1. [1] The calamansi is a small green citrus fruit, about the size of a large grape. Its juice is similar to that of a lime. It was the first food I tasted in the Philippines, courtesy of Leonard's fridge. Don't hesitate to taste it. On a semi-related note, the word "buko" means coconut.

Wednesday, Jan 30 -- Taipei

Woke up at 9:00 am, Shirley was covered in massive mosquito bites, oh no! Milk and baozi (meat buns) for breakfast. Took the bus and subway to CKS Memorial Station with e-ma, where we met Shirley's mom's friend's son Zhenpei and his red-haired girlfriend. Went out to lunch at a Hong Kong style dim sum place, Zhenpei ordered several interesting foods like chicken feet. Afterwards he drove us to a botanical research park and we walked around, took pictures, and watched a schoolkid on a field trip fall into a pond. Ended up at a history museum: pottery, paintings, calligraphy... the usual. We finished up while Zhenpei took his girlfriend home, then we met back up and walked to a snack shop for peanut milktea and danta (egg tarts). A taxi took us to Hsimenting (Ximending), where we browsed very trendy stores. Zhenpei told us that this was a popular section of town for young people to hang out. Shirley bought a cute monkey for Ben. We looked at j-pop CD's, which are wildly cheap in Taiwan, and Shirley bought the theme music for her favorite Chinese soap,Qingshengsheng Yumengmeng. Spent about an hour in the Eslite bookstore down the street, a chain of bookstores across Taiwan. English language books were few and shelved along with the Chinese books so hard to find. I bought a book of stories set in Taiwan by a Chinese-American author. We went back to Zhenpei's house, then out to dinner with his mom, brother and brother's girlfriend; good noodles, meatballs in soup, shrimp & tomato & rice crispies, fried fish w/ ketchup, spinach, dragon buns, and beef w/ green onion. After dinner Zhenpei took us to Longshan temple, an temple in great shape and still in obvious use. Lots of people praying with incense sticks, throwing the half circles. Outside of the temple we browsed the Huaxi Night Market, watched a hawker play with snakes at a restaurant, used the bathroom at McDonalds. Taxied to Zhenpei's house, driven home. Checked email, talked with e-ma, went to bed.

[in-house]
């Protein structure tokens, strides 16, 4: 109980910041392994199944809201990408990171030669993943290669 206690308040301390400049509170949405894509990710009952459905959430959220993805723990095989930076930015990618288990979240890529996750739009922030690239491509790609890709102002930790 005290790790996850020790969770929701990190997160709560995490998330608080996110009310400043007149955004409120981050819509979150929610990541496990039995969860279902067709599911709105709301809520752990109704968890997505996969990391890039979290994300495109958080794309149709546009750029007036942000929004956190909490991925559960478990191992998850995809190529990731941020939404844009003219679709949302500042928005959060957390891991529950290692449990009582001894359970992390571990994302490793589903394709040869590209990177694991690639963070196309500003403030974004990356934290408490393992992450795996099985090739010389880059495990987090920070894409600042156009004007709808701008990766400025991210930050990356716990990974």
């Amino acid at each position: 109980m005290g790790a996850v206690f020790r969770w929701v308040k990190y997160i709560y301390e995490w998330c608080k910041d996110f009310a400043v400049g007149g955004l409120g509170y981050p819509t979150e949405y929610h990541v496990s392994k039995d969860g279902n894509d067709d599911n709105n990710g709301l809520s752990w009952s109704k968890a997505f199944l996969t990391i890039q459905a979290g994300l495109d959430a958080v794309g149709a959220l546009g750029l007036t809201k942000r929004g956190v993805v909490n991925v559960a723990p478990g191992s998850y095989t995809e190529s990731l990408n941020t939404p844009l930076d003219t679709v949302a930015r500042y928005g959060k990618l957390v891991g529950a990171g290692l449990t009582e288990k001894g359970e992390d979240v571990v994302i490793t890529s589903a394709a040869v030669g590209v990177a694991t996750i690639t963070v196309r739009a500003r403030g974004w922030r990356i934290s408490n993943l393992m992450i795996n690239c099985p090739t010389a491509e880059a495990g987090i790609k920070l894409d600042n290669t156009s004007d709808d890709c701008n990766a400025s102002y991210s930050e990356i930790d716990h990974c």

Thursday, Jan 31 -- Taipei